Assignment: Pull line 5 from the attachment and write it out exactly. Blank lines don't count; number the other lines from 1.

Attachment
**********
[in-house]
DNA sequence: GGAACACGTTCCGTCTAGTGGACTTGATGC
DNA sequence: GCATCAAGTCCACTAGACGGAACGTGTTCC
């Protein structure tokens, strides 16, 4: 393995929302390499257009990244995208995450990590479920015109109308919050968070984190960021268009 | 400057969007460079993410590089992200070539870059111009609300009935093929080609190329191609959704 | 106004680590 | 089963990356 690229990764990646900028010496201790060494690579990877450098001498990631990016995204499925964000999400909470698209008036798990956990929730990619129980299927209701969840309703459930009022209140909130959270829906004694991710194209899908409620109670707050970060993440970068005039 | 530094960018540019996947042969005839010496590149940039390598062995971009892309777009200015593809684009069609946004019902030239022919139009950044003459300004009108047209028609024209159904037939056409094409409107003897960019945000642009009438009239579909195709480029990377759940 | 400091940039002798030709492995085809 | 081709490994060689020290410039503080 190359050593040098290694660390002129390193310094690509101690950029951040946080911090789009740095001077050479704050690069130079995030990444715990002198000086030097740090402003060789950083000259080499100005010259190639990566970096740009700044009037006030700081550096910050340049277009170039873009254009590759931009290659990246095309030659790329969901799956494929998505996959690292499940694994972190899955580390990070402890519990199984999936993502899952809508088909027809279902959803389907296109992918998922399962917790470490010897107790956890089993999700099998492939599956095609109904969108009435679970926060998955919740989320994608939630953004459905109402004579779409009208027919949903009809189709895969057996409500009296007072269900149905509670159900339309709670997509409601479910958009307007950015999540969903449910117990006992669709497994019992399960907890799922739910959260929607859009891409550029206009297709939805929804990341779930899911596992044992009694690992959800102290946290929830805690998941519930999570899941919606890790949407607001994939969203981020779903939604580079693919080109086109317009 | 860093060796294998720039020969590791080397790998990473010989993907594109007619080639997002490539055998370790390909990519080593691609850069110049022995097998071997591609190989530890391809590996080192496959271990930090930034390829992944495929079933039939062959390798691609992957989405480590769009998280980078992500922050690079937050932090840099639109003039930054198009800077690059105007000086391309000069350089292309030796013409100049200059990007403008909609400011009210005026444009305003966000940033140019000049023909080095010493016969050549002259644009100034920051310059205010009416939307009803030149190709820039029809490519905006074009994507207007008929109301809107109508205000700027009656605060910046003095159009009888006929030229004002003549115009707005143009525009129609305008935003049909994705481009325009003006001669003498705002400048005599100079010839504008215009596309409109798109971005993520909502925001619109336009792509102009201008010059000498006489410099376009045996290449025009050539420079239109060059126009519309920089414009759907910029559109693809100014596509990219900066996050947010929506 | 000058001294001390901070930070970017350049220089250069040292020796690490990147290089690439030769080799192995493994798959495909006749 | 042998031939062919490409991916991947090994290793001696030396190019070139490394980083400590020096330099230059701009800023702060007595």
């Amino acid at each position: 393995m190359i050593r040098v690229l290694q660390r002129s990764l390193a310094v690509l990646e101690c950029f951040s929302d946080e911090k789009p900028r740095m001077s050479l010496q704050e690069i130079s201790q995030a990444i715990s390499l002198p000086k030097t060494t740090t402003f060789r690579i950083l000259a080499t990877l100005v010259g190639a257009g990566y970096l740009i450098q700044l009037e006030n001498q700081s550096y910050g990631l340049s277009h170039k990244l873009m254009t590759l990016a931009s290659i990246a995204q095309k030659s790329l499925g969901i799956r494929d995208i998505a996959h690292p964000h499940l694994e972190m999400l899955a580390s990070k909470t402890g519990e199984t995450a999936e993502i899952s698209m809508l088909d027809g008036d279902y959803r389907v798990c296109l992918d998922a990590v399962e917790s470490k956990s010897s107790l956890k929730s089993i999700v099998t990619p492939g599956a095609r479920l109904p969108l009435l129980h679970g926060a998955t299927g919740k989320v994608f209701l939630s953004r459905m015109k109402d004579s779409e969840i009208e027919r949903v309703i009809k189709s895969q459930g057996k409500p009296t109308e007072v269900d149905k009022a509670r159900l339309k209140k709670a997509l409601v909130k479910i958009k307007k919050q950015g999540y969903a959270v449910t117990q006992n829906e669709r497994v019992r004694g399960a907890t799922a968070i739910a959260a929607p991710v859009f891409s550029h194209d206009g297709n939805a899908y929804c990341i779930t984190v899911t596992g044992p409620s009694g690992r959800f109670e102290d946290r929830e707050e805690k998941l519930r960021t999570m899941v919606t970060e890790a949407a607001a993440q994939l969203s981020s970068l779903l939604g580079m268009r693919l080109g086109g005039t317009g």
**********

């Amino acid at each position: 393995m190359i050593r040098v690229l290694q660390r002129s990764l390193a310094v690509l990646e101690c950029f951040s929302d946080e911090k789009p900028r740095m001077s050479l010496q704050e690069i130079s201790q995030a990444i715990s390499l002198p000086k030097t060494t740090t402003f060789r690579i950083l000259a080499t990877l100005v010259g190639a257009g990566y970096l740009i450098q700044l009037e006030n001498q700081s550096y910050g990631l340049s277009h170039k990244l873009m254009t590759l990016a931009s290659i990246a995204q095309k030659s790329l499925g969901i799956r494929d995208i998505a996959h690292p964000h499940l694994e972190m999400l899955a580390s990070k909470t402890g519990e199984t995450a999936e993502i899952s698209m809508l088909d027809g008036d279902y959803r389907v798990c296109l992918d998922a990590v399962e917790s470490k956990s010897s107790l956890k929730s089993i999700v099998t990619p492939g599956a095609r479920l109904p969108l009435l129980h679970g926060a998955t299927g919740k989320v994608f209701l939630s953004r459905m015109k109402d004579s779409e969840i009208e027919r949903v309703i009809k189709s895969q459930g057996k409500p009296t109308e007072v269900d149905k009022a509670r159900l339309k209140k709670a997509l409601v909130k479910i958009k307007k919050q950015g999540y969903a959270v449910t117990q006992n829906e669709r497994v019992r004694g399960a907890t799922a968070i739910a959260a929607p991710v859009f891409s550029h194209d206009g297709n939805a899908y929804c990341i779930t984190v899911t596992g044992p409620s009694g690992r959800f109670e102290d946290r929830e707050e805690k998941l519930r960021t999570m899941v919606t970060e890790a949407a607001a993440q994939l969203s981020s970068l779903l939604g580079m268009r693919l080109g086109g005039t317009g």